What if design projects started by thinking about accessibility first? I don’t mean the basics like ALT text for graphics, following coding standards, and creating correctly structured information hierarchies. Building in accessibility at the code level is the only way to remove many of the barriers people with disabilities experience. But if our design thinking started with the idea of making a product that focuses on key tasks and is flexible, would that create a better user experience for everyone?
Empathy is what separates us from the rest of the animal kingdom. We have an ability to imagine things the way that others see them and how it makes them feel. We don’t even have to have a disability ourselves. Accessibility is NOT a checklist. Accessibility is about usability. Accessibility is a paradigm shift. Accessibility is a personal issue.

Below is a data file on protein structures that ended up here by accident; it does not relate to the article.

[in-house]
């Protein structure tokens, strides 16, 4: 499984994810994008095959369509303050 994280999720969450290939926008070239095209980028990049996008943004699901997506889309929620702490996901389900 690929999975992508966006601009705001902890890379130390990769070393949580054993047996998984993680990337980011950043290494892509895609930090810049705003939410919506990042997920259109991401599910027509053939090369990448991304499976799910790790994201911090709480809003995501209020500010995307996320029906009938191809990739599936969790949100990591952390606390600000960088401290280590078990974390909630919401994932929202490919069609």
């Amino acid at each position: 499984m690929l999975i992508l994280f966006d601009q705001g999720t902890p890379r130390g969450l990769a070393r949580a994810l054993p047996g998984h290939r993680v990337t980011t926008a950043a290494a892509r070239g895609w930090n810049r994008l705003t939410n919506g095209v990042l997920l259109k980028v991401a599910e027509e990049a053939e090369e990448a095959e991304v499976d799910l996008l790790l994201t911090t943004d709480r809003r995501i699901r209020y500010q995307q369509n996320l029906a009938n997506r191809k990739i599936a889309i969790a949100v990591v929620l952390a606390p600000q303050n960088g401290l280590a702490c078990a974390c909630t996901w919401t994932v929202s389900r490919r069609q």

How shall we design accessible GUIs? Which are the main problems, which are the right paths and techniques for doing this? The article is a story about an experience, about the development of an accessible GUI and an analyses of the procedures.
Because of limited awareness around Deafness and accessibility in the web community, it seems plausible to many of us that good captioning will fix it all. It won’t. Before we can enhance the user experience for all deaf people, we must understand that the needs of deaf, hard of hearing, and big-D Deaf users are often very different.